Petitioners: BBM lied, COC must be nixed | Inquirer Opinion
With Due Respect

Petitioners: BBM lied, COC must be nixed

As I explained last Sunday, the Second Division of the Commission on Elections (Comelec) refused to cancel the Certificate of Candidacy (COC) of Bongbong Marcos (BBM) because the petitioners failed to show that BBM lied (or in legalese, that BBM committed “false material representations”) when (A) he stated in Item No. 11 of his pro forma COC, as follows: “I am eligible for the office I seek to be elected to,” and (B) he answered “No” to the question in Item No. 22 of his COC that reads: “Have you ever been found liable for an offense which carries with it the accessory penalty of perpetual disqualification to hold public office, which has become final and executory?”

THESE REPRESENTATIONS ARE FALSE, insist the petitioners—through their counsel Theodore O. Te—in their motion for partial reconsideration (MR).

Regarding (A) eligibility, Te wrote that the Second Division admitted that BBM was convicted by the Court of Appeals (CA) “of a law that prescribes the penalty of perpetual disqualification to hold office… for an offender who is a public officer or employee.” But the Division wrongly “excluded BBM from the clear coverage of the law,” ruling (1) that he was not EXPRESSLY “meted” the accessory penalty and (2) that BBM was NO LONGER A PUBLIC OFFICER on March 18, 1986 when the law requiring the filing of his Income Tax Returns (ITR) for 1985 fell due because he (and his father) were exiled to Hawaii and ousted from their public offices in February 1986; and BBM, by his exile, abandoned his office as governor.


TE COUNTERED THAT (1) the CA did not need to impose expressly the penalty because “by operation of law,” it was “deemed written into the conviction,” and (2) BBM was still a public officer (governor) because under the then Provisional Constitution, “All elective and appointive officials and employees… shall continue in the office until otherwise provided by proclamation or executive order or upon the designation or appointment and qualification of their successors…” Moreover, abandonment of a public office is a crime, and according to Te, “It is exceedingly ludicrous for the Second Division to invoke the commission of a felony on behalf of the offender as a defense against a penalty prescribed by law for another crime…”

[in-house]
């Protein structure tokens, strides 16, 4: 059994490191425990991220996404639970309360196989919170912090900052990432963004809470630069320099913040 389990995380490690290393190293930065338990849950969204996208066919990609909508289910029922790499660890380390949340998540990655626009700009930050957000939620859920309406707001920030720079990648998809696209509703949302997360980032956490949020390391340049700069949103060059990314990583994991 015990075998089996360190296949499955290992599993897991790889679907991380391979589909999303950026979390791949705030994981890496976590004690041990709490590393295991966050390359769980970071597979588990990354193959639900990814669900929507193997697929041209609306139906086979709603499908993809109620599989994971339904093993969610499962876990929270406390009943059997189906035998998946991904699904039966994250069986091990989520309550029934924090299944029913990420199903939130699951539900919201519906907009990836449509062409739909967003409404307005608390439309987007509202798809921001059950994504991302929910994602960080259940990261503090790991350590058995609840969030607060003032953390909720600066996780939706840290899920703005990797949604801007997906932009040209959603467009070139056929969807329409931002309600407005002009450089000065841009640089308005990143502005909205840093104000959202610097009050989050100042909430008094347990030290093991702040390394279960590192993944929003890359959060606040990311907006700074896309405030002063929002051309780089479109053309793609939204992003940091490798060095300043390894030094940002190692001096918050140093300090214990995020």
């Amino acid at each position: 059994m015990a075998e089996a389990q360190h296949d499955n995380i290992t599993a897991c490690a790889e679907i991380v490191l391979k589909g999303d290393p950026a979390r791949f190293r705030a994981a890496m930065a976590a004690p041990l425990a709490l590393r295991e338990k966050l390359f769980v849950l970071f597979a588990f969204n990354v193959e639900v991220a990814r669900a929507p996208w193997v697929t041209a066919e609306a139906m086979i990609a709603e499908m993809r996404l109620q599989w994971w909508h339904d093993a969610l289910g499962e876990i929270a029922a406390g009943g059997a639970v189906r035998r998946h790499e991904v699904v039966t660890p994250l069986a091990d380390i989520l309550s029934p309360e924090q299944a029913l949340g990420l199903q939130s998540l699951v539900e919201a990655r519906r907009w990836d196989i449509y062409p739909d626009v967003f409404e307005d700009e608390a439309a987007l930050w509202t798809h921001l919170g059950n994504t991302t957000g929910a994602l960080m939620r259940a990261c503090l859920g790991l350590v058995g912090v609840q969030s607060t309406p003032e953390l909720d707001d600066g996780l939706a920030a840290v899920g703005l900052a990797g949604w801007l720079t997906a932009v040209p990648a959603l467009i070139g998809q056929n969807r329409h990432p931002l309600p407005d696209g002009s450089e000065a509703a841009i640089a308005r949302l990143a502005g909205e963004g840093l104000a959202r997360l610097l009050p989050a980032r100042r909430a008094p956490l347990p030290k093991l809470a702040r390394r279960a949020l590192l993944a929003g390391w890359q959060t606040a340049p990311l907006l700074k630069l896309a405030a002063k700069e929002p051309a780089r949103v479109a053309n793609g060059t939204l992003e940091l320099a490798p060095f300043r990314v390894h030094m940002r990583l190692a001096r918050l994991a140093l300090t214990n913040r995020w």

Regarding (B) on BBM’s “No” answer, Te argued, “All (the question) seeks to elicit is whether (BBM) was convicted of a crime… penalized with perpetual disqualification.” Unquestionably, he was.

Finally, Te asserted that BBM is conclusively presumed to know his conviction because he appealed it to the CA and thereafter to the Supreme Court (which he later withdrew). “As a former Vice Governor, Governor, Member of Congress, and Senator, he, more than the ordinary citizen, should have been more acutely aware of the laws, their binding effect, and their lasting consequences.” Hence, by knowingly making a false representation, he intended to “mislead, misinform, or hide a fact which would otherwise render him ineligible.”

AFTER READING THE RESOLUTION AND TE’S MR, I am convinced that in regard to BBM’s representation in Item No. 11, BBM—under the then Constitution—continued to be a public officer on March 18, 1986 when he was required (but failed) to file his ITR. To the best of my knowledge, Castor Raval was sworn in only as “acting governor” of Ilocos Norte which means that BBM was still the regular governor. Also, though his father was exiled to Hawaii, BBM did not present any proof he was forced to be exiled, too, and prevented from returning home.

Moreover, his “No” answer in Item No. 22 is “false” because the offense he was convicted of carried with it—in fact and in truth—the accessory penalty of disqualification from holding a public office. The question did not require that the penalty be “imposed” by a court, only that the “offense… carries with it the accessory penalty of perpetual disqualification…” That his conviction had not been raised in his earlier quests for public office does not excuse the falsity of his answer. Jalosjos v. Comelec (Oct. 9, 2012) held that a COC can still be canceled though, in the past, the candidate had been judged by the Comelec to be eligible to run, and has served twice as mayor.

I also think that BBM cannot be said to be unaware of the consequences of the offense he was convicted of because, to quote the Civil Code, “Ignorance of the law excuses no one from compliance therewith.” And to use a maxim familiar to law students, Ignorantia juris neminem excusat.

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TAGS: #VotePH2022, 2022 presidential race, Artemio V. Panganiban, Bongbong Marcos disqualification, Ferdinand Marcos Jr, With Due Respect

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